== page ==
A Living Sacrifice
We are saved by grace alone, yes, but God demands our life in sacrifice. If the Aztecs gave their hearts to their gods, why can we
not teach them to give their hearts to the Lord? It is hard work to get believers to spread the gospel in neighbouring communities. However, we thank God that we have four commended mission workers serving in the Nahuatl-speaking communities in the hills southwest of us and at least three more young men considering a call to this work. Encouragingly, a team of 25 believers are committed to camp work and young believers are engaged in effective children’s work in the local housing estates. Five children’s Bible schools are held weekly, with an attendance varying from 20 to 100; when they all gather for Bible competitions about 300 attend. Two gifted young men are leading the teenagers in our assembly. Orizaba is now a university city that enables local young Christians to stay here to study and work for the Lord at the same time. Although these are only a minority, the trend has raised our hopes. Two young men have been going to an assembly in the centre of the state of Veracruz every weekend for the last three months and have gone visiting within the community together with members of the church, with good results: numbers attending have grown from 20 to 70, and some couples are now carrying on the visitation. These two young men are now going to a different assembly nearby.
If the Aztecs gave their hearts to their gods, why can we not teach them to give their hearts to the Lord?
To encourage the same gospel emphasis, and care of the children and young people in other areas, we visit more than 50 assemblies and teach among the elders. Pray that they may be convinced and see the need to be involved in the Lord’s work.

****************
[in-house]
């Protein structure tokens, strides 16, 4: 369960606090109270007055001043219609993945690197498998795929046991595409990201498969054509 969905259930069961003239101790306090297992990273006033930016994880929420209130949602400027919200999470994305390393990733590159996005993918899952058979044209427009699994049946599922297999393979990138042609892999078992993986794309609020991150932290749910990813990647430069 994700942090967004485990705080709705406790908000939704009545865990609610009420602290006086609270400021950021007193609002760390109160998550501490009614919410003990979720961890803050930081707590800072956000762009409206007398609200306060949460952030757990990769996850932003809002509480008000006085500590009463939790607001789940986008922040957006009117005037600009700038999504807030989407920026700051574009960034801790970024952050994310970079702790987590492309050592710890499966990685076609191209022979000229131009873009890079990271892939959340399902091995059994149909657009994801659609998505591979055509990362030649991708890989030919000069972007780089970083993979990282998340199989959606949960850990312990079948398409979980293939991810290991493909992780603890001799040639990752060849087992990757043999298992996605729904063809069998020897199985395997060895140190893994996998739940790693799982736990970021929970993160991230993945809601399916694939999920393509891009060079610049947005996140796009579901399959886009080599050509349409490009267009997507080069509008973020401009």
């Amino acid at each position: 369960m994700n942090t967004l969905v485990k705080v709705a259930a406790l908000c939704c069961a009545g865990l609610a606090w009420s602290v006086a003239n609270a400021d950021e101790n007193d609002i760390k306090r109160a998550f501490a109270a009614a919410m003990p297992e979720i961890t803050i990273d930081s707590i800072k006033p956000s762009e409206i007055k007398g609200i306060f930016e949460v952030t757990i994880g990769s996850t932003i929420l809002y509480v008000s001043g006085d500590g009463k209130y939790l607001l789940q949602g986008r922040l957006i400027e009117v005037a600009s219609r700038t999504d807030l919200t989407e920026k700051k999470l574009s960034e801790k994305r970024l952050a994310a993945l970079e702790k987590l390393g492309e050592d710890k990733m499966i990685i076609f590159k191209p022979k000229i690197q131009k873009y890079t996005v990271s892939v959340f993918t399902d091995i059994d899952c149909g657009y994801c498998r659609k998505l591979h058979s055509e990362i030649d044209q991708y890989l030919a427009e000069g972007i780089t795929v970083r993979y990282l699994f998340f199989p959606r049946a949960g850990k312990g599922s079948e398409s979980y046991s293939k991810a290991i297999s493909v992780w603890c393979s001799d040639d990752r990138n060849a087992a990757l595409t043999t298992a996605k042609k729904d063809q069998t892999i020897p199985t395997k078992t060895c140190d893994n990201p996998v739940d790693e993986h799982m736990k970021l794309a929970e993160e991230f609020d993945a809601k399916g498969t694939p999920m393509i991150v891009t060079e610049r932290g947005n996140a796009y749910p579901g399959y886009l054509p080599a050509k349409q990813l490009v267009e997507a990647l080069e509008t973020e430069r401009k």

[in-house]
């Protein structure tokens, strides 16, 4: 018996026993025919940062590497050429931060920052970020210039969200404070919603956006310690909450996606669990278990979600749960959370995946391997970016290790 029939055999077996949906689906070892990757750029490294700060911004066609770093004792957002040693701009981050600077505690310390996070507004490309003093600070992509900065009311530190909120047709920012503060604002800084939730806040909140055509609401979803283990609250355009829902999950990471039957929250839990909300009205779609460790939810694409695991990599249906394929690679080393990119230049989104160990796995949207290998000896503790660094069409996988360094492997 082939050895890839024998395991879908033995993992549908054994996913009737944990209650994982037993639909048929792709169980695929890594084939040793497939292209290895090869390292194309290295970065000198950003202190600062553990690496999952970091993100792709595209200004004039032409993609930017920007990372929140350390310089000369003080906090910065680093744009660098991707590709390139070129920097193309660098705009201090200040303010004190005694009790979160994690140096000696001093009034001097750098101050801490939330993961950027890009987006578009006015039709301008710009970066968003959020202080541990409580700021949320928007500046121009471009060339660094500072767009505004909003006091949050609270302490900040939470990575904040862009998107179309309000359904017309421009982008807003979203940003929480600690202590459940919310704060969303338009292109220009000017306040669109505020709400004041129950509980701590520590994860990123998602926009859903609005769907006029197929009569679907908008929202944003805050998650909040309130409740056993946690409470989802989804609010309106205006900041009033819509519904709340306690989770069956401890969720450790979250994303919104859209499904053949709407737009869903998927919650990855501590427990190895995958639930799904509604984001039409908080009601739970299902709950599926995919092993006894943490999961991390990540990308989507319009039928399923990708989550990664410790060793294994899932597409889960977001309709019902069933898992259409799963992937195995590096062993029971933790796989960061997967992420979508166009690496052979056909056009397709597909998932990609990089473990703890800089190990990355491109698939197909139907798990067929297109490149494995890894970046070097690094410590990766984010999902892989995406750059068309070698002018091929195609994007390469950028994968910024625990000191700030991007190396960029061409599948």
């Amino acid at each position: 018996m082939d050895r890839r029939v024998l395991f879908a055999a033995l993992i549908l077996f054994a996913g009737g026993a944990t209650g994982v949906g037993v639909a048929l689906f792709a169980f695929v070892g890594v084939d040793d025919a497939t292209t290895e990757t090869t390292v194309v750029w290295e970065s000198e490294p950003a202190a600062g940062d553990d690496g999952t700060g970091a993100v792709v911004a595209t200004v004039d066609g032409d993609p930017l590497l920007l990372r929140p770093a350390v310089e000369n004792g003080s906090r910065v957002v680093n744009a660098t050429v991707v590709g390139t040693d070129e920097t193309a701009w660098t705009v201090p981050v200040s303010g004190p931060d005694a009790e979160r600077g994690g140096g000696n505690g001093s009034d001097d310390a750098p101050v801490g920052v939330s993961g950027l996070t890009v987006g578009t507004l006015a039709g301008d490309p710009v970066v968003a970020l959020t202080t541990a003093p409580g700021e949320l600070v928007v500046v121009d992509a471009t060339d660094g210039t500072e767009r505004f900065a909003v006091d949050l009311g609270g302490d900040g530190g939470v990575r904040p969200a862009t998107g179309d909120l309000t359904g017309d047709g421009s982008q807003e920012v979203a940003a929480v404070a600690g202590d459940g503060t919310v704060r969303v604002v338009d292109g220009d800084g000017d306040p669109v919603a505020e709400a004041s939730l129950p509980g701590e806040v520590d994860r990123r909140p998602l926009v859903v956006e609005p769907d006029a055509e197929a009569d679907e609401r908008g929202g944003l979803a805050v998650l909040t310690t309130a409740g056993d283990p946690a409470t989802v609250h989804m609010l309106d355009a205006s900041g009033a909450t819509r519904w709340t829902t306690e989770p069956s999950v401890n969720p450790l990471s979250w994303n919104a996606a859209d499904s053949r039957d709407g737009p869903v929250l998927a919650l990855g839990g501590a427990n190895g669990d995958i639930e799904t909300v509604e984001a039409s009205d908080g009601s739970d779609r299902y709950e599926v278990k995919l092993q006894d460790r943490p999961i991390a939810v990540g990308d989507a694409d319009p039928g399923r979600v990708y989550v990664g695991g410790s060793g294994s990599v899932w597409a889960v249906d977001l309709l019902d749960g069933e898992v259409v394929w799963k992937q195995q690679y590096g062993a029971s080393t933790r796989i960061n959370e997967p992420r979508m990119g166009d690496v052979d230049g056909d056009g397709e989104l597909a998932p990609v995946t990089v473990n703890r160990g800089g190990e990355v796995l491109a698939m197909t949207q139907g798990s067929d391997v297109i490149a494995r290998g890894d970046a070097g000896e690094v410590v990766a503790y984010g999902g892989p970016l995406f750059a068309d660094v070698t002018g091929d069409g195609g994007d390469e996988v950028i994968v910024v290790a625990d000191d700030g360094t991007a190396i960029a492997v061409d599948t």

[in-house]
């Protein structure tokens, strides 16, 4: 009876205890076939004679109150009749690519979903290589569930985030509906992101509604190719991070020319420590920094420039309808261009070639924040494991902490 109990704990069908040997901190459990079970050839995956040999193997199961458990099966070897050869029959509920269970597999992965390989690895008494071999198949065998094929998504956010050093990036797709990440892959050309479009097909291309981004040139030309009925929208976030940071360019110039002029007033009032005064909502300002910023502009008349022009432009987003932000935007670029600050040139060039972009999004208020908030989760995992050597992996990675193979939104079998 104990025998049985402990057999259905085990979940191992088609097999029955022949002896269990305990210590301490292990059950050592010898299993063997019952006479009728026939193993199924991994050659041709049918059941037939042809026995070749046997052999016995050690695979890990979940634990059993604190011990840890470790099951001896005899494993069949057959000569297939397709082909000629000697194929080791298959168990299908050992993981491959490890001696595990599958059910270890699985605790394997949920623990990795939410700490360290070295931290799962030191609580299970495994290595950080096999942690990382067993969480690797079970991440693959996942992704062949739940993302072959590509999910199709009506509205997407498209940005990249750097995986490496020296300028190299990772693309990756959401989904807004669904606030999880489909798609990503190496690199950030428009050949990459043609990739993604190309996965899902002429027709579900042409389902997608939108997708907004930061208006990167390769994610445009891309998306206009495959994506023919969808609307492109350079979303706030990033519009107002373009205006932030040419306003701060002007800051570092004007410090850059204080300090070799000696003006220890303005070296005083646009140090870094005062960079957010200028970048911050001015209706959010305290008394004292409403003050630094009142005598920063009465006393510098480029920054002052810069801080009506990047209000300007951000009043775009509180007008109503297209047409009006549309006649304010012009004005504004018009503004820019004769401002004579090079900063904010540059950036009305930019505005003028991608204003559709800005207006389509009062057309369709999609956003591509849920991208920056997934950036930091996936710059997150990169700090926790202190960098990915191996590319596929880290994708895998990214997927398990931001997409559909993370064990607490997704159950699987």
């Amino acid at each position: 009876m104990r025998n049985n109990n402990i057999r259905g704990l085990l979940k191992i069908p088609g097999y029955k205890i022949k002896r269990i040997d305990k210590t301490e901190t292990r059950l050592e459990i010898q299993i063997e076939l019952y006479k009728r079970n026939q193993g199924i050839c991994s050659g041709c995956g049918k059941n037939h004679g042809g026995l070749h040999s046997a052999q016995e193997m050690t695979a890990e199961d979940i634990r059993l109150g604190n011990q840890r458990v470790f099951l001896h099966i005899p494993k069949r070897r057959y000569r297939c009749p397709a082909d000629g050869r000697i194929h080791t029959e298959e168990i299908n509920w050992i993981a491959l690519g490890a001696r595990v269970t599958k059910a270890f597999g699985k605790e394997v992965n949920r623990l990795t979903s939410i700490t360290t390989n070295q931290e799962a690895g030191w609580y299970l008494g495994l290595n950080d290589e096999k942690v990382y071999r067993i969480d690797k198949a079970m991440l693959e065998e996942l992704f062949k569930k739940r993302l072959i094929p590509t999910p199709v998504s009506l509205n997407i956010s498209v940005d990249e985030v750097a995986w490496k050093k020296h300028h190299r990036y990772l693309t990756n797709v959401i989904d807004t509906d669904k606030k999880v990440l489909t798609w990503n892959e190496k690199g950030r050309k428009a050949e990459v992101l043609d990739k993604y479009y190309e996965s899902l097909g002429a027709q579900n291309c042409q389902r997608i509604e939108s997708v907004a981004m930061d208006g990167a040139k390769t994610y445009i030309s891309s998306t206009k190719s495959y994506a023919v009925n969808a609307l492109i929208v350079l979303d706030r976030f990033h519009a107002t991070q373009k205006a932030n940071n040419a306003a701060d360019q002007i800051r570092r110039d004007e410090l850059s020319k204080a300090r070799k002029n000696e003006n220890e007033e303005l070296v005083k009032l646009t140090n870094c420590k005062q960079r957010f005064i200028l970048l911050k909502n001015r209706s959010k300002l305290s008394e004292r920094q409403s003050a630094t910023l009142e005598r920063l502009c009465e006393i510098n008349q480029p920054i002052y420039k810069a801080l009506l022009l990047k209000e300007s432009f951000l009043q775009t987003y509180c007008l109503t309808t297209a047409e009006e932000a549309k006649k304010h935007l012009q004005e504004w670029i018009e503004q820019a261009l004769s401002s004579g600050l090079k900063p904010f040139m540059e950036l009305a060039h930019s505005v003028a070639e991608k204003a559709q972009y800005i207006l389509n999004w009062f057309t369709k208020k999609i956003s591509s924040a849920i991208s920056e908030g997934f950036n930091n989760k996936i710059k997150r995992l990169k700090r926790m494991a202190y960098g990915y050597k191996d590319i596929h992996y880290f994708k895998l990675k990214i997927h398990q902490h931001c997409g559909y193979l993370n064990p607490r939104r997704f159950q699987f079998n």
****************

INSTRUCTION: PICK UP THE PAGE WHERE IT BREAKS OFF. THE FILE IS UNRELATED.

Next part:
A lot of gospel work might be done, but as we visit other assemblies, we see that effective teaching is needed. Some who say they are converted make little effort to live a life that is pleasing to the Lord; they are quite content just to sit in the meetings and enjoy the sermons. As a result, it is difficult to form a team willing to work on the many housing estates that surround each city, other than Orizaba. It is even more challenging to go out to the villages and settlements and work for the Lord in the hills where traditions and the Roman Catholic religion have a stronghold.
Those who hear the call to give their heart to the Lord need to understand that to give their heart to God means to die to their old life. In the time of the Aztecs those virgins dressed in their jewels were singled out for the ‘honour’ of dying for their gods. But for us, to die is to be born again in Christ, to a new and faithful life of service for the Lord. Our task, then, is to be used by God to present His demands with such zeal that we might not be a lukewarm church like Laodicea, but rather effective disciples and witnesses. With God’s help and your prayers, we shall be a living sacrifice, holy and acceptable to God (Rom. 12:1)!
One of the young elders of the Orizaba assembly has started a motivational camp for young men, looking for those who will commit their lives to the Lord and take up the challenge of these Nahuatl-speaking communities. Two camps have been held so far with good results. Three of our Nahuatl- speaking brothers have accepted the Lord’s call and are doing effective work in their communities. Oh that this could be seen in other assemblies in the neighbouring states of Puebla, Oaxaca and Tlaxcala!
“The harvest is plentiful, but the workers are few. Ask the Lord of the harvest, therefore, to send out workers into his harvest” (Lk. 10:2).